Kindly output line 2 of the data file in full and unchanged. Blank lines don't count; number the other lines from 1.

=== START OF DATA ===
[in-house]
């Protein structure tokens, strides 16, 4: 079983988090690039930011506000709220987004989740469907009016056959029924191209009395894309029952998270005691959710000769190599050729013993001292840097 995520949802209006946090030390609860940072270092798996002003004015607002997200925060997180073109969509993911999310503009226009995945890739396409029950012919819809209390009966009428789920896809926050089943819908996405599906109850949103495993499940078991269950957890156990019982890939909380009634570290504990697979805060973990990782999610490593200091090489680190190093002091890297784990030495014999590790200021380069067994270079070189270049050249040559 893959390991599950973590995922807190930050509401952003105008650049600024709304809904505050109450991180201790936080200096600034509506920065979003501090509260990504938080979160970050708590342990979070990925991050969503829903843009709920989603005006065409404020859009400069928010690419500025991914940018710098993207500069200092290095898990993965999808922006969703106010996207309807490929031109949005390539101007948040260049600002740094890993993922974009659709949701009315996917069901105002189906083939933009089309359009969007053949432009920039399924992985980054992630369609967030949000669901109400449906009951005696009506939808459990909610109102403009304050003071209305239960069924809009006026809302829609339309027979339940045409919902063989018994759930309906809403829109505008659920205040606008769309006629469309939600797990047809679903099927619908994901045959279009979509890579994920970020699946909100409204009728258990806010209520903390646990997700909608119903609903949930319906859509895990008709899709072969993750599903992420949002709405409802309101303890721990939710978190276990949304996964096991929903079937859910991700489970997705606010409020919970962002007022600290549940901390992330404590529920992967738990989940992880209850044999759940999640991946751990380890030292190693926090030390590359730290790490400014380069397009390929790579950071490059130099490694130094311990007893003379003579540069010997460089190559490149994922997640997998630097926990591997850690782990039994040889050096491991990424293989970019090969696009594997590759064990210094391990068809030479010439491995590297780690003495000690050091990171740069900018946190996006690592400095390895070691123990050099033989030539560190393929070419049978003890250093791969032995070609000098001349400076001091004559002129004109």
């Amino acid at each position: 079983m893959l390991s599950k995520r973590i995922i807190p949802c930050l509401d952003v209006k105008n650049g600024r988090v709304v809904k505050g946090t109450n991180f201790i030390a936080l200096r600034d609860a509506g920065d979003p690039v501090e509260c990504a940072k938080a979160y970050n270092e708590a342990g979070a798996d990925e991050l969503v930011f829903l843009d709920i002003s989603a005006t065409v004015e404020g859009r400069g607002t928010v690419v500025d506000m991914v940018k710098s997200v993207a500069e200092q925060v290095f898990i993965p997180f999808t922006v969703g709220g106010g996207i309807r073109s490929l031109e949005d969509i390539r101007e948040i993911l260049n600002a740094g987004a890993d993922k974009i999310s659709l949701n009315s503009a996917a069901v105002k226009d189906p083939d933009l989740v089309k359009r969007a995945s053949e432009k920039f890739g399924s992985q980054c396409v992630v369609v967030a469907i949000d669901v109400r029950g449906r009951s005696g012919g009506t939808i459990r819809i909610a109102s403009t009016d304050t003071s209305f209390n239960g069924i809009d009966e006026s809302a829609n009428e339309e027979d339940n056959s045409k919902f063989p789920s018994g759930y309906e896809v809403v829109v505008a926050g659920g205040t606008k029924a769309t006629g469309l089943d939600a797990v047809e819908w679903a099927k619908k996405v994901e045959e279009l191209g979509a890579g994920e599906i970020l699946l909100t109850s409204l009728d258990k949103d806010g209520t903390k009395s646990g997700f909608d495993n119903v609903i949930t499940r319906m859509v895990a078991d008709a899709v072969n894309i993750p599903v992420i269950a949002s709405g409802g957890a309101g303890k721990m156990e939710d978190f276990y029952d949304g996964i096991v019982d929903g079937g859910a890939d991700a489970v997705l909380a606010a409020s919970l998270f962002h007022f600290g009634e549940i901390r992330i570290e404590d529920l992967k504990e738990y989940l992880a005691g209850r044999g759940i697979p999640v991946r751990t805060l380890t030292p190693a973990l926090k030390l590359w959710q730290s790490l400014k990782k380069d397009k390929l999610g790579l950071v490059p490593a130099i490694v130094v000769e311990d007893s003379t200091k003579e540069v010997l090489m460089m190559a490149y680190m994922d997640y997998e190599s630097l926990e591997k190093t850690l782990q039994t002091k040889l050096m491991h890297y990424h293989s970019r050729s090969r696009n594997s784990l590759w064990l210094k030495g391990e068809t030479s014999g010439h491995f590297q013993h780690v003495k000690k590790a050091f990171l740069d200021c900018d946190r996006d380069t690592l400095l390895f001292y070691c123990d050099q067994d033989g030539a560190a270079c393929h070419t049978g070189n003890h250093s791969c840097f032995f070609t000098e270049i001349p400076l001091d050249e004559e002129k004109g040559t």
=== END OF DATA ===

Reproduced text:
């Protein structure tokens, strides 16, 4: 079983988090690039930011506000709220987004989740469907009016056959029924191209009395894309029952998270005691959710000769190599050729013993001292840097 995520949802209006946090030390609860940072270092798996002003004015607002997200925060997180073109969509993911999310503009226009995945890739396409029950012919819809209390009966009428789920896809926050089943819908996405599906109850949103495993499940078991269950957890156990019982890939909380009634570290504990697979805060973990990782999610490593200091090489680190190093002091890297784990030495014999590790200021380069067994270079070189270049050249040559 893959390991599950973590995922807190930050509401952003105008650049600024709304809904505050109450991180201790936080200096600034509506920065979003501090509260990504938080979160970050708590342990979070990925991050969503829903843009709920989603005006065409404020859009400069928010690419500025991914940018710098993207500069200092290095898990993965999808922006969703106010996207309807490929031109949005390539101007948040260049600002740094890993993922974009659709949701009315996917069901105002189906083939933009089309359009969007053949432009920039399924992985980054992630369609967030949000669901109400449906009951005696009506939808459990909610109102403009304050003071209305239960069924809009006026809302829609339309027979339940045409919902063989018994759930309906809403829109505008659920205040606008769309006629469309939600797990047809679903099927619908994901045959279009979509890579994920970020699946909100409204009728258990806010209520903390646990997700909608119903609903949930319906859509895990008709899709072969993750599903992420949002709405409802309101303890721990939710978190276990949304996964096991929903079937859910991700489970997705606010409020919970962002007022600290549940901390992330404590529920992967738990989940992880209850044999759940999640991946751990380890030292190693926090030390590359730290790490400014380069397009390929790579950071490059130099490694130094311990007893003379003579540069010997460089190559490149994922997640997998630097926990591997850690782990039994040889050096491991990424293989970019090969696009594997590759064990210094391990068809030479010439491995590297780690003495000690050091990171740069900018946190996006690592400095390895070691123990050099033989030539560190393929070419049978003890250093791969032995070609000098001349400076001091004559002129004109």